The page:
Thesis & Independent Study

student project, a model of a house made from clear material with light shining on it with dramatic shadow

 
ARCHITECTURE SENIOR HONORS THESIS
Departmental honors in Architecture is earned by the demonstration of excellence in
both coursework and in a self-directed senior thesis. Students have a choice of pursuing
a thesis project in history/theory or pursuing a studio-based project. In either case, the
student will complete two units of independent study/thesis (ARCH 360/370) in the Fall
and Spring of the senior year.
 
Students interested in pursuing a senior thesis must apply to the co-directors of the
Architecture Program and must have met the following requirements:
 
1) have achieved a 3.5 GPA in the major,
2) have completed all 100 level requirements, and
3) have completed a minimum of five units in Architectural History, Studio Art, or Design above the 100 level. Four of the five units must be taken in the department (including MIT), and one of the five units must be at the 300 level (a 350 does not count).
 
Most important, a student applying to pursue a thesis must demonstrate, to the satisfaction of the co-directors, the capacity to carry out their proposed thesis project.
 
 
NOTE: The first class that will be able to propose architecture thesis projects is the Class of 2023.
 
History/Theory Track
A history/theory thesis involves substantial, independent, year-long research, normally
resulting in a polished, professional paper of between 50-100 pages in length. For
students who have a clear idea of what they want to investigate, a well-considered plan
of research, and a willingness to accept the responsibility of working independently, a
senior thesis can be a rewarding experience.
 
Studio Track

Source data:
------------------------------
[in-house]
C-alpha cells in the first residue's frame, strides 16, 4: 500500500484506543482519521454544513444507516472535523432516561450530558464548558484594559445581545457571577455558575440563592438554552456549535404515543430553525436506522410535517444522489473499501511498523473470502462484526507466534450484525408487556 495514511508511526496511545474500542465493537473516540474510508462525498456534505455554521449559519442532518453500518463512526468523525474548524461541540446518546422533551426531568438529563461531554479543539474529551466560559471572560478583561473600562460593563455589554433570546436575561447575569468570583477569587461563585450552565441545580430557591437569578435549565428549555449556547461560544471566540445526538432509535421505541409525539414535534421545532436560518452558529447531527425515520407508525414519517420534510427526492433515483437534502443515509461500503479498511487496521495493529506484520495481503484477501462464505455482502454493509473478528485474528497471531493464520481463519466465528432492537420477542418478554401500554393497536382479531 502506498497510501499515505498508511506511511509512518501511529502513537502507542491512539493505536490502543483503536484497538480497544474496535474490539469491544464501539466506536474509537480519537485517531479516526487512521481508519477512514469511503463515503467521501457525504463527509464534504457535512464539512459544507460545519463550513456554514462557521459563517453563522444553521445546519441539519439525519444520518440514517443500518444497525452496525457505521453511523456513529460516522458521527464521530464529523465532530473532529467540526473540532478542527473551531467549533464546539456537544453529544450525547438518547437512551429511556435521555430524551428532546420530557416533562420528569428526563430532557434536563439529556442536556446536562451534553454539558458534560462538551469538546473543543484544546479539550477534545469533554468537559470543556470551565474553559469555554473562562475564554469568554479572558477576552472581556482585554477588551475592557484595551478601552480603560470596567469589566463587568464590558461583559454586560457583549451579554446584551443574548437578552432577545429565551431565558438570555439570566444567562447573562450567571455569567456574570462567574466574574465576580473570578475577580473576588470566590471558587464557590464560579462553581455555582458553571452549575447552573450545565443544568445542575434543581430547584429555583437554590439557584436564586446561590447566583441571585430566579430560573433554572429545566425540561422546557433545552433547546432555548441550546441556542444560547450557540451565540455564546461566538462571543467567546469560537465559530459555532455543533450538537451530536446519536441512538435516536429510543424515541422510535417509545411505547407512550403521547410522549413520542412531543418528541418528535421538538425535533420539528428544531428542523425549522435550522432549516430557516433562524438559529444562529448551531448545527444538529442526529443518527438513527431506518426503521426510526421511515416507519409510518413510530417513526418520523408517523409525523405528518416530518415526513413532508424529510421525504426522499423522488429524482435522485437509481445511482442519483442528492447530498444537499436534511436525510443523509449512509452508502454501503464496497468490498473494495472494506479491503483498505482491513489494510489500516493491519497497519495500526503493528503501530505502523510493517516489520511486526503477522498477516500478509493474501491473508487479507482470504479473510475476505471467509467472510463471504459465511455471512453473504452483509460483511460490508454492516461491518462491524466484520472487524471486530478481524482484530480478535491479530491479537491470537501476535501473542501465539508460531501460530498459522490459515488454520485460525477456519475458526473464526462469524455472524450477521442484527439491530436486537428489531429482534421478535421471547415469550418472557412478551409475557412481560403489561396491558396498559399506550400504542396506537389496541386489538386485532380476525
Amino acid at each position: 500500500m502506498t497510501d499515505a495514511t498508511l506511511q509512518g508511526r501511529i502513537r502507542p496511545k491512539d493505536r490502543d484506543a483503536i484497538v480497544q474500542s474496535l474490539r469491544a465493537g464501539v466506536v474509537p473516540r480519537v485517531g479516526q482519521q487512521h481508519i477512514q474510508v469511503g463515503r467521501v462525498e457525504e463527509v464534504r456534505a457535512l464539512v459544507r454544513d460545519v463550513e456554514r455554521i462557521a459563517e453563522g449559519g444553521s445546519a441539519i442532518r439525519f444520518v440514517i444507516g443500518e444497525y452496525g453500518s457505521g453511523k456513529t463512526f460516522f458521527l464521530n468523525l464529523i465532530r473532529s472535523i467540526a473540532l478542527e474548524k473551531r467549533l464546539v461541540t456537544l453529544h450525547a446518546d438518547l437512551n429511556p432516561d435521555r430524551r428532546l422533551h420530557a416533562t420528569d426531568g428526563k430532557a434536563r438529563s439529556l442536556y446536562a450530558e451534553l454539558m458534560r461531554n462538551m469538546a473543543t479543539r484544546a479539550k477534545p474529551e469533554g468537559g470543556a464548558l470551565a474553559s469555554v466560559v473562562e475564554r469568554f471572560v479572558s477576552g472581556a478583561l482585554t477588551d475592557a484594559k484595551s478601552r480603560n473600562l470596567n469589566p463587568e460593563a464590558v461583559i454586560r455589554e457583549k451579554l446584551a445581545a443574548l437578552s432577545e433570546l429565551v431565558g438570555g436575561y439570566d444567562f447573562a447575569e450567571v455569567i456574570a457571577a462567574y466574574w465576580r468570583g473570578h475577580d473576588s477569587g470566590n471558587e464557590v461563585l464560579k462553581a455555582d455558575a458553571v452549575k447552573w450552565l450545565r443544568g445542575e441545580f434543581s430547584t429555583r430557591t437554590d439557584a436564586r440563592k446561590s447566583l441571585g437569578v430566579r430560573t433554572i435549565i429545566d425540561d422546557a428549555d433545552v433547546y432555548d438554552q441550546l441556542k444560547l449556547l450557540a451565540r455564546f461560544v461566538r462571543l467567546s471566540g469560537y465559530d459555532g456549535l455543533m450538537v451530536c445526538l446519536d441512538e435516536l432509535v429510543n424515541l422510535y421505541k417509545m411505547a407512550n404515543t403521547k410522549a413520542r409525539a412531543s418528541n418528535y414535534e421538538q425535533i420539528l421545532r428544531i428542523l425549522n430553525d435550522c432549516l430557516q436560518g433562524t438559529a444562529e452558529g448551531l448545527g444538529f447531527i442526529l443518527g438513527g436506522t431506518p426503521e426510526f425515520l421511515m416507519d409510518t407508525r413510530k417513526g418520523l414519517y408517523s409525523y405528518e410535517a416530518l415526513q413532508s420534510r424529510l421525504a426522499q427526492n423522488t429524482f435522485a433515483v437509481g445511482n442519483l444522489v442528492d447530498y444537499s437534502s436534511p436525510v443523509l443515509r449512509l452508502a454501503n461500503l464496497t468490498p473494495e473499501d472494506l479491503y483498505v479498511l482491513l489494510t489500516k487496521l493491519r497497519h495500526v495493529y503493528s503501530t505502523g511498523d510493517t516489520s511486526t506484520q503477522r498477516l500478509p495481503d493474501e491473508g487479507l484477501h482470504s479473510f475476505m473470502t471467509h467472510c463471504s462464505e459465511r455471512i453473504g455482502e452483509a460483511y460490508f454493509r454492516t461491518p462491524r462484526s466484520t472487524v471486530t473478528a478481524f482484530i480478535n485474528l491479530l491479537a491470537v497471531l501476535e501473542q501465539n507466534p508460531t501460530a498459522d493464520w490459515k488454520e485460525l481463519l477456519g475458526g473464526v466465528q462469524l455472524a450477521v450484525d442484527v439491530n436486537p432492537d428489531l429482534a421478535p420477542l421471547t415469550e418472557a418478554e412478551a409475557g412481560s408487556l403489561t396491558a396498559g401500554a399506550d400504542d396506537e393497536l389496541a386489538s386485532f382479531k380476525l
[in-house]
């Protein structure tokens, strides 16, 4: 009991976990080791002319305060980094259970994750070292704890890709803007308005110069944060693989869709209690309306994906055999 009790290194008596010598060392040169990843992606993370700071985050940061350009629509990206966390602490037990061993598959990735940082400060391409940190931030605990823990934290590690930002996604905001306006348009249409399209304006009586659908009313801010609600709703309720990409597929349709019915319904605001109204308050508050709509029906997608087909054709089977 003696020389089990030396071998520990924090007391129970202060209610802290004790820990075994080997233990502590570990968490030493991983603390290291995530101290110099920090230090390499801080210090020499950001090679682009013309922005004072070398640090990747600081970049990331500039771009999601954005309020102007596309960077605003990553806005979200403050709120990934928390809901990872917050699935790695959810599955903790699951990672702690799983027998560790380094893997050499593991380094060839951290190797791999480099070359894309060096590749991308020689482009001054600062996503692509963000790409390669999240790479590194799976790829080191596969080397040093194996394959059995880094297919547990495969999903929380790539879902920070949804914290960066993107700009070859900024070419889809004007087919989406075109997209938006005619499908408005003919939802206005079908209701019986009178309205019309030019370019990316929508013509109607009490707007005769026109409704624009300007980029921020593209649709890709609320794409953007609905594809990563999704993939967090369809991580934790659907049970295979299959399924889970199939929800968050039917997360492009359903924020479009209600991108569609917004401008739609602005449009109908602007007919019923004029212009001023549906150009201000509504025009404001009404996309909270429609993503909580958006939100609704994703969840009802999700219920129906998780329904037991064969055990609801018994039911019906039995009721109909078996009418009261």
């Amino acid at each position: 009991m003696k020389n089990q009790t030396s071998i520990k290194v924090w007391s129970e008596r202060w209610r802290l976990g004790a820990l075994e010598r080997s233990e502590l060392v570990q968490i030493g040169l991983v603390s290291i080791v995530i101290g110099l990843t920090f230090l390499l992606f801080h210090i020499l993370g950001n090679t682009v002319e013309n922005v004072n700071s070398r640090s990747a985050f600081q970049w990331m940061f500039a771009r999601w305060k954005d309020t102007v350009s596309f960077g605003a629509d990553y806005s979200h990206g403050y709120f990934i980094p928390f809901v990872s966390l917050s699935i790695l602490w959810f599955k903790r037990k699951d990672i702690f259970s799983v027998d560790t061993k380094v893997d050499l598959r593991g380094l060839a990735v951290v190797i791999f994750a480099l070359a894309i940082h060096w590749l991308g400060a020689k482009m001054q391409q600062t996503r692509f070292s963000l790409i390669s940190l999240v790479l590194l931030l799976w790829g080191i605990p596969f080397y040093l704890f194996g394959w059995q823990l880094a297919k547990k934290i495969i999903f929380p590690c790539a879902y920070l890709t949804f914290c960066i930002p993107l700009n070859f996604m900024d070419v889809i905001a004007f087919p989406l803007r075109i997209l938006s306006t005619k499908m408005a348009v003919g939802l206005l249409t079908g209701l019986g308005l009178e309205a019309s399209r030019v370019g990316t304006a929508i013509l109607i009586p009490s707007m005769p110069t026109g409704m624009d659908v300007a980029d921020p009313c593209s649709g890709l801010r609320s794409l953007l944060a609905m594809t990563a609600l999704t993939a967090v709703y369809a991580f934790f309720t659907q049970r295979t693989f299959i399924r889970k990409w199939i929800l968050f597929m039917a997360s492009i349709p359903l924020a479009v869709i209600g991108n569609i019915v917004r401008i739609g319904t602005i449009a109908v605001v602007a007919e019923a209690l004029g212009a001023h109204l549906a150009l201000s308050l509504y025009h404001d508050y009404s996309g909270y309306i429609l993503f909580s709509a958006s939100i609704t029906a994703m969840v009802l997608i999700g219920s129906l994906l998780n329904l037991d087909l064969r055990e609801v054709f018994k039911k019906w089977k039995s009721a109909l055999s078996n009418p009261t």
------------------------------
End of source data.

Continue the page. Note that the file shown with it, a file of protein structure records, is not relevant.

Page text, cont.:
A studio-based thesis culminates in a formal public exhibition of the thesis project as
part of the Department’s annual Senior Exhibition along with a 15-20 page paper
documenting the conceptual, visual, and technical development of the project. Students
pursuing a studio-based thesis are encouraged to enroll in ARTS 317 in the Fall of their
senior year and ARTS 318 in the Spring.
 
Deadlines and Timetable
Because the thesis is a complex and multi-faceted project it requires careful adherence
to deadlines during the student’s junior and senior years. These deadlines allow work to
be evaluated regularly by both the student’s thesis advisor and the co-directors of the
Architecture Program. Deadlines are strictly enforced to ensure fairness to all; any
deviation will need to be approved by the advisor in consultation with the co-directors
and, if necessary, the student’s dean.
 
 
Spring semester junior year:  Students should begin to think about a thesis project in
the second semester of their junior year and consult with a faculty member as a
potential thesis advisor. The student and the advisor will determine if the proposed
project is viable, ensure that the student meets the requirements for pursuing a thesis,
and confirm that the student has the appropriate preparation for the project. It is the